USC Leonard Davis School Alumni: US$1500
Argentum/CALA/ASHA/LeadingAge members: US$1600
WatermarkChina members: US$1600
*CEUs available for CA-RCFE/NHA – Additional $100

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Chinese Calligraphy Classes

Longtime instructor Guang-Li (David) Zhang, a graduate of the Shanghai Art Academy teaches beginner and advanced students Chinese Calligraphy in mixed lecture and workshop classes.

February 23, March 2, 9, 16, 23, 30

Chinese Calligraphy (1.5 hours)
Saturday 9:00am - 10:30am
$100 for each 6 week class session

Students will receive a list of supplies to purchase for their class or they can pay an optional $25 fee for in-class supplies.

USC Pacific Asia Museum members receive a 10% discount on class fees. Email bethany.wearden@pam.usc.edu for discount code.

$100 for 6 classes

INET Young Scholars Initiative North America Convening

YSI’s Regional Convenings provide a crucial opportunity for young thinkers to meet, share their work, and foster new possibilities in economic thinking.  Convenings attract scholars from one speciļ¬c region, but across research areas, allowing for multifaceted discussions.

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Early Modern British History with Will Cavert (USC EMSI)

Will Cavert, University of St. Thomas

Saturday, February 23, 2019
Huntington Library
1151 Oxford Road, San Marino, CA
Seaver Classroom 3
10:00am to 12:00pm

This event is sponsored by the USC-Huntington Early Modern Studies Institute.

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EMSI: Early Modern British History with Will Cavert

Will Cavert, University of St. Thomas

Saturday, February 23, 2019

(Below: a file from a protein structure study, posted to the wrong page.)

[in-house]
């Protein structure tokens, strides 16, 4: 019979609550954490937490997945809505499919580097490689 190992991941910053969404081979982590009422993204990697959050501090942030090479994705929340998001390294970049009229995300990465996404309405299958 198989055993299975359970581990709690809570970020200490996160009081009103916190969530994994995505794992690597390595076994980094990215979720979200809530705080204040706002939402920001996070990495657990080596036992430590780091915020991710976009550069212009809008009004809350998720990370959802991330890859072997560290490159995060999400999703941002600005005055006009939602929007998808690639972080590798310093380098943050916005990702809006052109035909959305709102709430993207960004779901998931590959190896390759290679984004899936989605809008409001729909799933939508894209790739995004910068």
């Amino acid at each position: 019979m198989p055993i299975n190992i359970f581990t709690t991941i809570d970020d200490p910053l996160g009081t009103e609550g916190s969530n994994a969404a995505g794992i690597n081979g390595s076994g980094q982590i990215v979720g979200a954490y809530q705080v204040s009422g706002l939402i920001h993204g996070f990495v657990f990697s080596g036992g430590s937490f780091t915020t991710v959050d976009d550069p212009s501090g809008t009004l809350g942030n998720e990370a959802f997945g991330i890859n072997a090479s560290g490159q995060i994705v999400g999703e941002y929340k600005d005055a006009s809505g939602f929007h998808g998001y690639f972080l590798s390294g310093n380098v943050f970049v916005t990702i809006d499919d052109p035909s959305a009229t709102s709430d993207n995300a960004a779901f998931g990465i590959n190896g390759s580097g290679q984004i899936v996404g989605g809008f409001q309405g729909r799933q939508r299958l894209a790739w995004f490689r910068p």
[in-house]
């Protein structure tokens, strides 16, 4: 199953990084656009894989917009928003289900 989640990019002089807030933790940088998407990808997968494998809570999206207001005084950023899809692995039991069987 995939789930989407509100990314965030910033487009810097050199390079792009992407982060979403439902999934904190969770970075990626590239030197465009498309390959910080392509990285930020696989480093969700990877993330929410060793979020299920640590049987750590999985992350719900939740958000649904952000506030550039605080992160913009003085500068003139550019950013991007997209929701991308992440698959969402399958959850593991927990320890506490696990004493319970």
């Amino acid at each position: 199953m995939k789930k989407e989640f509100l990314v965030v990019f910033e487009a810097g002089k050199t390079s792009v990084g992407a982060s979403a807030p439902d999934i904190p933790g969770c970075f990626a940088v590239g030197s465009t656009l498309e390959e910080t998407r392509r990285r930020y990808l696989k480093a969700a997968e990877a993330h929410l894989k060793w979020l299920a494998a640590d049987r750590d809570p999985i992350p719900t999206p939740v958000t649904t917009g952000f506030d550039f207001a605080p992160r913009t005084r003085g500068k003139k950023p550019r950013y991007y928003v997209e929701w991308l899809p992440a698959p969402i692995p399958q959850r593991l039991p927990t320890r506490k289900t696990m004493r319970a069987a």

Huntington Library
1151 Oxford Road, San Marino, CA
Seaver Classroom 3
10:00am to 12:00pm

This event is sponsored by the USC-Huntington Early Modern Studies Institute.

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Information Session for Prospective Students

Members of our Admissions team will be hosting information sessions in the Los Angeles area for prospective students interested in our entry-level master's degree program. RSVP required; please click link below for further details.

Contactinfo@chan.usc.edu

Webhttp://chan.usc.edu/admissions/information-sessions

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TimeSlips: Creative Engagement in Dementia Care

TimeSlips: Creative Engagement in Dementia Care
A Workshop with Anne Basting
Saturday, February 23, 2019, from 10 a.m. to 2 p.m.


ADMISSION:
Admission is free. Reservations required. RSVP beginning Friday, January 25, at 9 a.m.

USC Students, Staff, and Faculty: RSVP
USC Alumni: RSVP
General Public: RSVP

DESCRIPTION:
Consider age and memory loss in a new light in an interactive workshop with MacArthur Fellow Anne Basting, a theatre artist and educator who has developed an alternative concept of aging, one that focuses on its possibilities as well as its challenges, and that understands art and emotional connection as critical to our well-being as we age. Basting's workshop offers ways to engage meaningfully with family, friends, neighbors, and others experiencing memory loss. Our impulse is to repair memory. But if we can learn to shift slightly, from the pressure to remember toward the freedom of imagination, we can find meaningful connection through shared imagination.

Anne Basting is the author of Forget Memory: Creating Better Lives for People with Dementia and The Stages of Age: Performing Age in Contemporary American Culture. Named a 2016 MacArthur Fellow, Basting has written and/or produced nearly a dozen plays and public performances, including Slightly Bigger Women and Finding Penelope, a play inspired by a year of intergenerational conversations about the myth of Penelope from Homer’s Odyssey, and professionally staged at a long-term-care facility. Her latest book, The Penelope Project: An Arts-Based Odyssey to Change Elder Care, co-edited with Maureen Towey and Ellie Rose, tells the story of that remarkable collaboration. Basting is also the founder and president of the award-winning nonprofit TimeSlips Creative Storytelling, which brings meaning back into the lives of elders with dementia. 

Additional Links:
Anne Basting | MacArthur Fellow profile, Wikipedia
NPR: “Theater Artist Anne Basting Named MacArthur Fellow” (Audio)

Related Event:
Enchanting Aging: Inspiring Awe and Meaning in Late Life
An Evening with Anne Basting
Wednesday, February 27, 2019, at 7 p.m.
Gerontology 124
For more info, click here.

Presented by USC Visions and Voices: The Arts and Humanities Initiative. Organized by the USC School of Dramatic Arts. Co-sponsored by the USC School of Gerontology.

Admission is free. Reservations required.